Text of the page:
Regal

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My nitrate is always at 0ppm. On the occasion I have a little buildup of ammonia, but Ni and Na are always at 0. My tank is fully cycled. It is just a 16 gallon and a 10 gallon, and I perform weekly water changes, if not more (on avg. every 5-6 days), so Im assuming thats the reason for my 0's.

Im going to head out tomorrow to pick up some of that Prime. Read up on it some more and seems like the cats meow.
My planted tanks have very low nitrates because they are all very heavily planted too.

If you are getting all zeros then your tank is not cycled at all. The fact that you have occasional ammonia spikes is evidence of that. If you are not using a water conditioner then the chlorine in your water is killing your beneficial bacteria at every water change. When you do your weekly water changes you are removing 5-6 days worth of ammonia so you must be keeping the ammonia at survivable levels. If you have well water with no chlorine then we will have to figure out what else is killing your cycle.
 

catsma_97504

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My tanks are pretty heavily planted. When the plants take in nitrates, do they take it in as nourishment?
Nitrate is one of the components of plant food. I too have a fairly heavily planted tank that often reads 0,0,0 for ammonia, nitrite and nitrate. If your tank has been up and running for a long time, and this is the norm for it, I wouldn't be too concerned.

As far as your original concern with water conditioners, the primary reason for using them is to remove chlorine, chloramine and heavy metals, and possibly other things that make it safe for your fish. Just follow the directions on the product of choice.

My planted tanks have very low nitrates because they are all very heavily planted too.

If you are getting all zeros then your tank is not cycled at all.
In a heavily planted tank, you cannot assume it is not cycled when no nitrates are present, especially as the OP is completing water changes every 5-6 days.
 

jetajockey

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My primary reason for using them is to make sure the seachem reps children finish college.


Just kidding, great advice, I'm behind Dena's post 100%.
 

Regal

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In a heavily planted tank, you cannot assume it is not cycled when no nitrates are present, especially as the OP is completing water changes every 5-6 days.[/QUOTE]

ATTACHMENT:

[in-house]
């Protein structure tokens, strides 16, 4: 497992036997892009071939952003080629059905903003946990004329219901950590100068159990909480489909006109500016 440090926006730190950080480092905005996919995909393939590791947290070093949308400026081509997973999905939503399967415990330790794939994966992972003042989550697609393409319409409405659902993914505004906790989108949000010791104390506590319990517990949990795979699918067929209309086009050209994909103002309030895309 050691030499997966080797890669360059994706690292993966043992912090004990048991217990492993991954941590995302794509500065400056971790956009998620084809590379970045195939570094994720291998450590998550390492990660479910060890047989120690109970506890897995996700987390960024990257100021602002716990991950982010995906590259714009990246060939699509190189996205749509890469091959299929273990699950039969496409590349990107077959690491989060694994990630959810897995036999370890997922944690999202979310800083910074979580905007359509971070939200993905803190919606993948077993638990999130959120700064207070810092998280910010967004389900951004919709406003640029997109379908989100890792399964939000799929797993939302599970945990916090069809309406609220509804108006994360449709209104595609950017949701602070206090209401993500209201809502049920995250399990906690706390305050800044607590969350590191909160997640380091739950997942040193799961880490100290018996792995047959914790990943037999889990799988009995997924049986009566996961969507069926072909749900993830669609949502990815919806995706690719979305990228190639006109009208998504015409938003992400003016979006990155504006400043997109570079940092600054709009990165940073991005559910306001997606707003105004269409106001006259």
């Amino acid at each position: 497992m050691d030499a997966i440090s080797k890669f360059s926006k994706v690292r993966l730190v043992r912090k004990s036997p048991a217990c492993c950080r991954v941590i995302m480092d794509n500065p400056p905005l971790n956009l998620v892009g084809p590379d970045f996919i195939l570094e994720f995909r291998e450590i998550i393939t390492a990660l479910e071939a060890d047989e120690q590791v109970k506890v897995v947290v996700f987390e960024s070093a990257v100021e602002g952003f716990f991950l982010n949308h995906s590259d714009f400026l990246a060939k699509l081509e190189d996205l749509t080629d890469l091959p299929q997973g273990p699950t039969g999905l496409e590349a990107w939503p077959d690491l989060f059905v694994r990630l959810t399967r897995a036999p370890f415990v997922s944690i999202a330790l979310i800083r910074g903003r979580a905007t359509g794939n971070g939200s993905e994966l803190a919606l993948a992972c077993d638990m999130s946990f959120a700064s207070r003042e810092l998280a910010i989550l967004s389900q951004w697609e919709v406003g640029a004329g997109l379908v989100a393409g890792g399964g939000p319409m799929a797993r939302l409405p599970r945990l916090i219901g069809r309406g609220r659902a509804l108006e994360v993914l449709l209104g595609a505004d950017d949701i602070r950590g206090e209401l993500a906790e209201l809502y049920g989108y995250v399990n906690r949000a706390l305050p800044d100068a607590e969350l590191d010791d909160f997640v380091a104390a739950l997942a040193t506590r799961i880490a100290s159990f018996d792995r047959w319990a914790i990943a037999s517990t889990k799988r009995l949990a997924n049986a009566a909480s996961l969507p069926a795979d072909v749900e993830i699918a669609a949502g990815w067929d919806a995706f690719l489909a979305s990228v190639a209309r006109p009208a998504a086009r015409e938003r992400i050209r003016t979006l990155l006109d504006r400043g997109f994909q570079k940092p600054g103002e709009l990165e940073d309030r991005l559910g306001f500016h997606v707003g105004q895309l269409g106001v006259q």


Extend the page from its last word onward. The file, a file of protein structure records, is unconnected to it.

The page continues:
I looked at the pictures of the OP's tanks and the fact that they are both very new. With only a few plants and no water conditioners to remove chlorine in a tank that was set up in June or July I think he never had it cycled to begin with.
 
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Jonez

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In a heavily planted tank, you cannot assume it is not cycled when no nitrates are present, especially as the OP is completing water changes every 5-6 days.

I looked at the pictures of the OP's tanks and the fact that they are both very new. With only a few plants and no water conditioners to remove chlorine in a tank that was set up in June or July I think he never had it cycled to begin with.
Not true. I've used stress coat from the get-go, so no chlorine/chloramine/heavy metals. I've been through the entire nitrogen cycle (heavily I might add. lol) weeks ago and everything's leveled off to zeros (with this occasional .25 here and there for ammonia [usually around water change times]). I've got about 3 1/2" or so of gravel, chalk full of bacteria, plus the biowheel, and extra biomedia I've added in the filters.
As for my plants, I have about 14 in the 16 gallon and about 7 in the 10 gallon (not including all the baby tears) which are all growing like crazy.
My water is stable, fish are happy, plants are happy -- all things in their proper place, you might say.

I am going to pick up some Prime this afternoon, looks like great stuff.

-Cheers
 

Meenu

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Prime is great stuff.

To me, it sounds like you are cycled. Plants can speed up cycling, so the fact that your tank's been established for close to a couple of months, is heavily planted with tons of bio media, etc., makes me think you are good.

As far as the occasional ammonia spikes, small ones can happen time to time if you have a fish loss or overfeed, etc. It just happens sometimes. Prime helps convert that little bit of ammonia to less harmful ammonium.